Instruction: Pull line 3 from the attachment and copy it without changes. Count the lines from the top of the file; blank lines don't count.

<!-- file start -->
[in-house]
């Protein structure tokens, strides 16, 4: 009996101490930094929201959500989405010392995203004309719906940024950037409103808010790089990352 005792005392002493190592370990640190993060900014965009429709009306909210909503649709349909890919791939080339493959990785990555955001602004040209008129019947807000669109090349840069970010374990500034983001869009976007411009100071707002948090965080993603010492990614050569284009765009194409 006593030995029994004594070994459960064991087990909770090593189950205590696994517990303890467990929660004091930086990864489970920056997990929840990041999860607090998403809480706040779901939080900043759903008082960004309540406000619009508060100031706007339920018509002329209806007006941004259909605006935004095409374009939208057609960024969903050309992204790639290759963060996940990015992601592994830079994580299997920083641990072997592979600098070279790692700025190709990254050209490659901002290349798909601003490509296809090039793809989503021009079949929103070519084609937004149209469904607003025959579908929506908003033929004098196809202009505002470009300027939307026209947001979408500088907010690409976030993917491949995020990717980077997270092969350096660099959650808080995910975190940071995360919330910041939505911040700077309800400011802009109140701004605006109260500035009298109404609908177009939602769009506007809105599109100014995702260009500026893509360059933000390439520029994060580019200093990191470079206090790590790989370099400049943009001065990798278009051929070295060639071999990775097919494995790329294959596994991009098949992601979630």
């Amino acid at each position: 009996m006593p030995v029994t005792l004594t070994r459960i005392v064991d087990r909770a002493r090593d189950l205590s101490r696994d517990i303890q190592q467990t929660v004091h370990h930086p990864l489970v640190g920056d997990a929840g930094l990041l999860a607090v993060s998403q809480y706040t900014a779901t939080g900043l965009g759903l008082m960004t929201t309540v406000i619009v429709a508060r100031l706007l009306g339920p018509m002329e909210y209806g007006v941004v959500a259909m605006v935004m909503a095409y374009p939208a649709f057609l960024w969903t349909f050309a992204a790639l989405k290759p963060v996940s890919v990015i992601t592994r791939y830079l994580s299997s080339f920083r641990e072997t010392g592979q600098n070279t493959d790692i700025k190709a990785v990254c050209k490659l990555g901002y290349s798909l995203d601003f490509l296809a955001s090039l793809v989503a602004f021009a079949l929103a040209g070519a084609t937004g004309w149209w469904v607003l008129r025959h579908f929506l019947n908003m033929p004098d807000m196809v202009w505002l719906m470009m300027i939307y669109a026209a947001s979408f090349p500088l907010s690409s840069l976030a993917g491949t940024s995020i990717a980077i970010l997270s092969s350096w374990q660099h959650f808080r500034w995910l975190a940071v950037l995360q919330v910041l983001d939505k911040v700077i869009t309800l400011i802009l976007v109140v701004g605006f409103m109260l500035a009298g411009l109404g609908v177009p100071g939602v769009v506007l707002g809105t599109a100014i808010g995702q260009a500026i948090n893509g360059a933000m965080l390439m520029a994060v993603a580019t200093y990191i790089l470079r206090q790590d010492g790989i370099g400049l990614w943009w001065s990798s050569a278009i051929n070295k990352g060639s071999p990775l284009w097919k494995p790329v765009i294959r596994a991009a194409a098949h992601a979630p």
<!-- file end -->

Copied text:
């Amino acid at each position: 009996m006593p030995v029994t005792l004594t070994r459960i005392v064991d087990r909770a002493r090593d189950l205590s101490r696994d517990i303890q190592q467990t929660v004091h370990h930086p990864l489970v640190g920056d997990a929840g930094l990041l999860a607090v993060s998403q809480y706040t900014a779901t939080g900043l965009g759903l008082m960004t929201t309540v406000i619009v429709a508060r100031l706007l009306g339920p018509m002329e909210y209806g007006v941004v959500a259909m605006v935004m909503a095409y374009p939208a649709f057609l960024w969903t349909f050309a992204a790639l989405k290759p963060v996940s890919v990015i992601t592994r791939y830079l994580s299997s080339f920083r641990e072997t010392g592979q600098n070279t493959d790692i700025k190709a990785v990254c050209k490659l990555g901002y290349s798909l995203d601003f490509l296809a955001s090039l793809v989503a602004f021009a079949l929103a040209g070519a084609t937004g004309w149209w469904v607003l008129r025959h579908f929506l019947n908003m033929p004098d807000m196809v202009w505002l719906m470009m300027i939307y669109a026209a947001s979408f090349p500088l907010s690409s840069l976030a993917g491949t940024s995020i990717a980077i970010l997270s092969s350096w374990q660099h959650f808080r500034w995910l975190a940071v950037l995360q919330v910041l983001d939505k911040v700077i869009t309800l400011i802009l976007v109140v701004g605006f409103m109260l500035a009298g411009l109404g609908v177009p100071g939602v769009v506007l707002g809105t599109a100014i808010g995702q260009a500026i948090n893509g360059a933000m965080l390439m520029a994060v993603a580019t200093y990191i790089l470079r206090q790590d010492g790989i370099g400049l990614w943009w001065s990798s050569a278009i051929n070295k990352g060639s071999p990775l284009w097919k494995p790329v765009i294959r596994a991009a194409a098949h992601a979630p």